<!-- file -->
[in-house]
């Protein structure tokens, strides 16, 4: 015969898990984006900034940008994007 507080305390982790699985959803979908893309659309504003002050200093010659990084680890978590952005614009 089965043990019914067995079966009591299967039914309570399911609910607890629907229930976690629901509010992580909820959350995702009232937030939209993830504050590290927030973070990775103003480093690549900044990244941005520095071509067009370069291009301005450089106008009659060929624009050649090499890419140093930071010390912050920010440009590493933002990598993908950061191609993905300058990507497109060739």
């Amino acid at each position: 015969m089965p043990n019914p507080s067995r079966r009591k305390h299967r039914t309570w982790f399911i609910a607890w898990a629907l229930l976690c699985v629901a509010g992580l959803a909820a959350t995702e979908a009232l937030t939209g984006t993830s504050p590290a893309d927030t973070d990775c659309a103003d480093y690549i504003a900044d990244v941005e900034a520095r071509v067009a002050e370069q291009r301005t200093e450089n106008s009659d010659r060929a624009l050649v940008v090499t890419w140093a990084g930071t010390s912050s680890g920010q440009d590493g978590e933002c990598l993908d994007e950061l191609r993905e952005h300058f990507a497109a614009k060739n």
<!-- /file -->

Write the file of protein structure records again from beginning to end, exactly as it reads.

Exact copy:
[in-house]
């Protein structure tokens, strides 16, 4: 015969898990984006900034940008994007 507080305390982790699985959803979908893309659309504003002050200093010659990084680890978590952005614009 089965043990019914067995079966009591299967039914309570399911609910607890629907229930976690629901509010992580909820959350995702009232937030939209993830504050590290927030973070990775103003480093690549900044990244941005520095071509067009370069291009301005450089106008009659060929624009050649090499890419140093930071010390912050920010440009590493933002990598993908950061191609993905300058990507497109060739």
């Amino acid at each position: 015969m089965p043990n019914p507080s067995r079966r009591k305390h299967r039914t309570w982790f399911i609910a607890w898990a629907l229930l976690c699985v629901a509010g992580l959803a909820a959350t995702e979908a009232l937030t939209g984006t993830s504050p590290a893309d927030t973070d990775c659309a103003d480093y690549i504003a900044d990244v941005e900034a520095r071509v067009a002050e370069q291009r301005t200093e450089n106008s009659d010659r060929a624009l050649v940008v090499t890419w140093a990084g930071t010390s912050s680890g920010q440009d590493g978590e933002c990598l993908d994007e950061l191609r993905e952005h300058f990507a497109a614009k060739n």